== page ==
The Uthernet II is an ethernet card solution for the Apple II computer series that has just arrived on the scene. It provides a built-in TCP/IP stack using the Wiznet W5100 chip making it easier to develop applications. Several programs have already been updated to take advantage of the new card, including Contiki. Order your own card at A2 Retro Systems.
Apple II: the Uthernet II is here
2015-10-20 11:49 amtheosib
Man, you beat me to it! In the past, though, lots of peripherals have had their own internal microcontrollers. This was even more significant in mainframes where peripherals were intelligent and somewhat autonomous. However, this takes the cake, with the ARM being probably more than 1000 times faster than the host CPU.
2015-10-20 12:22 pmDeepThought
However, this takes the cake, with the ARM being probably more than 1000 times faster than the host CPU.
1000 times faster would mean 1.02GHz 🙂
2015-10-20 1:09 pmtheosib
Well, except that the ARM may be superscalar (dual-dispatch) and better pipelined, so even if itâ€™s an in-order achitecture, itâ€™s likely to be faster out of proportion to the clock speed.
2015-10-20 7:49 pmsignals
In the past, though, lots of peripherals have had their own internal microcontrollers. This was even more significant in mainframes where peripherals were intelligent and somewhat autonomous.
This was seen on the Commodore 1541 disk drive in the home computer world in the 80s, too. The 1541 used a 6502 CPU, which was basically the same CPU as the C64 it was attached to. It was capable of fully autonomous operation.
Some of the demo-scene guys even made use of the 1541’s CPU to do 3D math while the main CPU was busy with other things.
2015-10-22 10:23 pmstormcrow
And you pretty much had to write at least one program for the C-64/1541 pair: the accelerated communications shim. Commodore had a bug somewhere in the hardware and they made a conscious choice shift what was originally intended to be done in hardware into being entirely software controlled (thanks to the onboard CPU) which slowed everything down. Enterprising hobbiests turned around and rewrote the controller code to speed things back up again. Which ended up with some interesting conundrums: commercial software like many games also came with similar controller shim software which would cause the drive to lock up if home grown shims were loaded first!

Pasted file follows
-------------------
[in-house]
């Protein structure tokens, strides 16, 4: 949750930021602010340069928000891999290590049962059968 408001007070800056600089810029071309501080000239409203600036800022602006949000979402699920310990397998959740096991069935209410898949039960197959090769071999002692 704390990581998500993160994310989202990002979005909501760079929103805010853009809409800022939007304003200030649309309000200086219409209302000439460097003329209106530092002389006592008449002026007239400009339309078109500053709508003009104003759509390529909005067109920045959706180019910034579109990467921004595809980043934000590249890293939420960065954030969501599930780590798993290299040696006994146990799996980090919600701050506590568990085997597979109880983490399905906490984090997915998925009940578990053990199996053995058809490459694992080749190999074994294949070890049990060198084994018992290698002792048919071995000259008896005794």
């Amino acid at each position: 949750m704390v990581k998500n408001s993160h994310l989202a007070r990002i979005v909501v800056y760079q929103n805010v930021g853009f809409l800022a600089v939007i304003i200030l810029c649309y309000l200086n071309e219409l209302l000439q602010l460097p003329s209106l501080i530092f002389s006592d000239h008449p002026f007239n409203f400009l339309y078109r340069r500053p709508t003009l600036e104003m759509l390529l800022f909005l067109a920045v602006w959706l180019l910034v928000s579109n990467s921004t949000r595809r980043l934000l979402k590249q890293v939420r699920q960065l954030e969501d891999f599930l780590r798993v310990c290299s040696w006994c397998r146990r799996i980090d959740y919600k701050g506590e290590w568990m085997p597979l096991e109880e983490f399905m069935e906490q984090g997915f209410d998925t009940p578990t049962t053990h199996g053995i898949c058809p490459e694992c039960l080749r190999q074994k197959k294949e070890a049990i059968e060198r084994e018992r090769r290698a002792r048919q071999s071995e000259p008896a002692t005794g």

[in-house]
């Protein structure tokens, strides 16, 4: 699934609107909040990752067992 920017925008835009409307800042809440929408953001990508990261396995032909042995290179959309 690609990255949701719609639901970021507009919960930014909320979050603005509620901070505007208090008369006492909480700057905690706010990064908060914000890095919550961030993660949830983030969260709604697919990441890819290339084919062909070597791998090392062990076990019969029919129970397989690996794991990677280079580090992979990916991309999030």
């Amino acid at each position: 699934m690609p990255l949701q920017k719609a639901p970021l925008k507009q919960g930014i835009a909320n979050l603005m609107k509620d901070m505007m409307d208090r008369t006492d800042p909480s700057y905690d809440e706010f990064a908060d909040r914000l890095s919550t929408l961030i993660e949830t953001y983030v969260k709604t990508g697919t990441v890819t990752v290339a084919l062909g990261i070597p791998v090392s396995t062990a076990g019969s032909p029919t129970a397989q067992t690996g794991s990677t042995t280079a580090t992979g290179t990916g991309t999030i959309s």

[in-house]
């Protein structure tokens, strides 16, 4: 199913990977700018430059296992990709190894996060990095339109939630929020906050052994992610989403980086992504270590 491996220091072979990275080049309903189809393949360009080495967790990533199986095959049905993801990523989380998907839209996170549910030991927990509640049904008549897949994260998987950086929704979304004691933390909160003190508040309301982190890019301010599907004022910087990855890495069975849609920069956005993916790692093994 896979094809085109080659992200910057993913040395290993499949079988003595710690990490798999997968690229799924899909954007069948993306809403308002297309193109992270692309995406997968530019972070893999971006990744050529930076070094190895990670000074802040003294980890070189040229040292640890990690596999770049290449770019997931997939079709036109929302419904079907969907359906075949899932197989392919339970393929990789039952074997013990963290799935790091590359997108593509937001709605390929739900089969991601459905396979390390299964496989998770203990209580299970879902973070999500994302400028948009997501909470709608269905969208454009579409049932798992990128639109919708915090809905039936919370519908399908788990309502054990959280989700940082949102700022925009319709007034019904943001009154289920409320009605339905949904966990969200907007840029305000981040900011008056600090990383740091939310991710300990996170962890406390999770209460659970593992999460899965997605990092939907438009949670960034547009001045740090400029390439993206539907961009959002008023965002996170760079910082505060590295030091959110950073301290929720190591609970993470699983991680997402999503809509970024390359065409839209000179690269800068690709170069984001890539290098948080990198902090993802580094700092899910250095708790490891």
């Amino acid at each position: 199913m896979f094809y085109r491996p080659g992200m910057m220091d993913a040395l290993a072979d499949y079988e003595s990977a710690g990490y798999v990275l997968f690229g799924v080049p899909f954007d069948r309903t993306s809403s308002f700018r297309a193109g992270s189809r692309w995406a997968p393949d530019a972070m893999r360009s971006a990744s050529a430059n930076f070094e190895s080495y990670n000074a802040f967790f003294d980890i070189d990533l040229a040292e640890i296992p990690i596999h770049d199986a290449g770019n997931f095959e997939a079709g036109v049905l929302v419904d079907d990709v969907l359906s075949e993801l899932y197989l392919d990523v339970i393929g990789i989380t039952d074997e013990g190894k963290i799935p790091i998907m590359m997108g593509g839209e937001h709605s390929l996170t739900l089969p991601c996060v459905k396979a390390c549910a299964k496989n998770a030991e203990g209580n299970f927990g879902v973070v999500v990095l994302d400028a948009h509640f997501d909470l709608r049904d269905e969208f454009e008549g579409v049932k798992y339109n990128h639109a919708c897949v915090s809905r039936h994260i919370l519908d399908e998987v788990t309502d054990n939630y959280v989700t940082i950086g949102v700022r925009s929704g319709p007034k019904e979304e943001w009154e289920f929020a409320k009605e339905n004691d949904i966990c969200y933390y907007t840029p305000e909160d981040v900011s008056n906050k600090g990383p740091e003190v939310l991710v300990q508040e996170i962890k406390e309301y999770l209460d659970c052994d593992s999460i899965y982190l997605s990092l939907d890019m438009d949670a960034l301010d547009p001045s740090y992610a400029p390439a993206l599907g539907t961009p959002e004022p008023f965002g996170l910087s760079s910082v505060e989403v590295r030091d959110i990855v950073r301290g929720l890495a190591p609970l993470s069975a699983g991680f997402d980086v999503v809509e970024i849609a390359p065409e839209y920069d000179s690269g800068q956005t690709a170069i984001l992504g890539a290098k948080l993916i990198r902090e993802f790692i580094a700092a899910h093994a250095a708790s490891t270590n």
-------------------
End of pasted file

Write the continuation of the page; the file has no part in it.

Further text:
Such an interesting time in computing history.
2015-10-20 11:51 ammattias1
Wiznets are very common in the hobbyist Arduino scene. They can be connected via SPI and provide a significant buffer which makes it easy to work with them on small microcontrollers like ATmega328 with lik two kB RAM.
I doubt it’s ARM, rather an application specific core. Here is the data sheet:
Edited 2015-10-20 11:53 UTC
What I’d be more interested in is a floppy emulator that hooks to the floppy disk controller. There are several such projects but last time I looked none were available for purchase. Also, they usually use an SD card for storing the disk images whereas I’d prefer if it retrieves them over the network from a server.
Or maybe just a vintage Serial card but these are usually only available from vendors in the US and shipping to Europe (if they do it at all) costs more than the card.
2015-10-20 2:58 pmdaedalus
The Gotek floppy emulator is readily available for a while now. It’s not network-based but it does load and save images to/from a USB flash drive which makes handling it relatively simple. Many people use them in their old synths and Amigas.
2015-10-20 3:06 pmkokara4a
Are you sure it works on the Apple II? Because that’s what we are talking about here.
2015-10-20 7:07 pmTM99
Great little device too!
I own several. I have them in three of my old hardware samplers – Roland S330, Ensoniq EPS16+, and an EMU ESI-4000. It makes it a joy to work with those again.
The Ethernet chip probably contains an ARM core (or several) with vastly more RAM and processing power than the Apple ][ where it sits 😀